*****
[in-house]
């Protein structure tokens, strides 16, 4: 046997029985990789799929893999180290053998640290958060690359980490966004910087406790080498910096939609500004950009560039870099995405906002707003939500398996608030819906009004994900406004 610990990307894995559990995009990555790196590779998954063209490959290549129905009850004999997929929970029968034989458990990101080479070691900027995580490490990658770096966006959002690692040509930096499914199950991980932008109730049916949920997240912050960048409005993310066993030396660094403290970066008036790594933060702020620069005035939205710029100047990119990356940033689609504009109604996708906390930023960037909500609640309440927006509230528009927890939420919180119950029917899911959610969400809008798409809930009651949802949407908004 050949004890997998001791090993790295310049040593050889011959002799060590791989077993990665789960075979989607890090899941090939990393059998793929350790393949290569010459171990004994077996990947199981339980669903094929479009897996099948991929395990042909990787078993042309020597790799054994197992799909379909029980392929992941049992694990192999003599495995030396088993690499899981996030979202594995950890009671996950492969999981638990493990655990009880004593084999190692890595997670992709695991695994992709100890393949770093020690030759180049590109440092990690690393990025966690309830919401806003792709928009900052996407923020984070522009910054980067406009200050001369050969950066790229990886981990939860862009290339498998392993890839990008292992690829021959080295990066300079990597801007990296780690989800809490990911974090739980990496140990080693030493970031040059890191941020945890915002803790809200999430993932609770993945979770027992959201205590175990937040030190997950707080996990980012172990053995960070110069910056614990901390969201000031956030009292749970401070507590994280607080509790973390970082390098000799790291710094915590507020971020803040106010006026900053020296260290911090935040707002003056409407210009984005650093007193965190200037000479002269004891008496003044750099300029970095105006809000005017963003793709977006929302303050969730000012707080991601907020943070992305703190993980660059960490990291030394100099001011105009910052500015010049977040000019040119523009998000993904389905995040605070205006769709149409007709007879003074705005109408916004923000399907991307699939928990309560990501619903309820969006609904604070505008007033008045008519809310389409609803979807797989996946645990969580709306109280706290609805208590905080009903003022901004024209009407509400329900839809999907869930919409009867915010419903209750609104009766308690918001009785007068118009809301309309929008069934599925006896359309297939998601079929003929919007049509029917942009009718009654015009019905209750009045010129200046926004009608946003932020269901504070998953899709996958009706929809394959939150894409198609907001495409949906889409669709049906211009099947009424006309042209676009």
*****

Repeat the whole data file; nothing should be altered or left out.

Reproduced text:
[in-house]
């Protein structure tokens, strides 16, 4: 046997029985990789799929893999180290053998640290958060690359980490966004910087406790080498910096939609500004950009560039870099995405906002707003939500398996608030819906009004994900406004 610990990307894995559990995009990555790196590779998954063209490959290549129905009850004999997929929970029968034989458990990101080479070691900027995580490490990658770096966006959002690692040509930096499914199950991980932008109730049916949920997240912050960048409005993310066993030396660094403290970066008036790594933060702020620069005035939205710029100047990119990356940033689609504009109604996708906390930023960037909500609640309440927006509230528009927890939420919180119950029917899911959610969400809008798409809930009651949802949407908004 050949004890997998001791090993790295310049040593050889011959002799060590791989077993990665789960075979989607890090899941090939990393059998793929350790393949290569010459171990004994077996990947199981339980669903094929479009897996099948991929395990042909990787078993042309020597790799054994197992799909379909029980392929992941049992694990192999003599495995030396088993690499899981996030979202594995950890009671996950492969999981638990493990655990009880004593084999190692890595997670992709695991695994992709100890393949770093020690030759180049590109440092990690690393990025966690309830919401806003792709928009900052996407923020984070522009910054980067406009200050001369050969950066790229990886981990939860862009290339498998392993890839990008292992690829021959080295990066300079990597801007990296780690989800809490990911974090739980990496140990080693030493970031040059890191941020945890915002803790809200999430993932609770993945979770027992959201205590175990937040030190997950707080996990980012172990053995960070110069910056614990901390969201000031956030009292749970401070507590994280607080509790973390970082390098000799790291710094915590507020971020803040106010006026900053020296260290911090935040707002003056409407210009984005650093007193965190200037000479002269004891008496003044750099300029970095105006809000005017963003793709977006929302303050969730000012707080991601907020943070992305703190993980660059960490990291030394100099001011105009910052500015010049977040000019040119523009998000993904389905995040605070205006769709149409007709007879003074705005109408916004923000399907991307699939928990309560990501619903309820969006609904604070505008007033008045008519809310389409609803979807797989996946645990969580709306109280706290609805208590905080009903003022901004024209009407509400329900839809999907869930919409009867915010419903209750609104009766308690918001009785007068118009809301309309929008069934599925006896359309297939998601079929003929919007049509029917942009009718009654015009019905209750009045010129200046926004009608946003932020269901504070998953899709996958009706929809394959939150894409198609907001495409949906889409669709049906211009099947009424006309042209676009």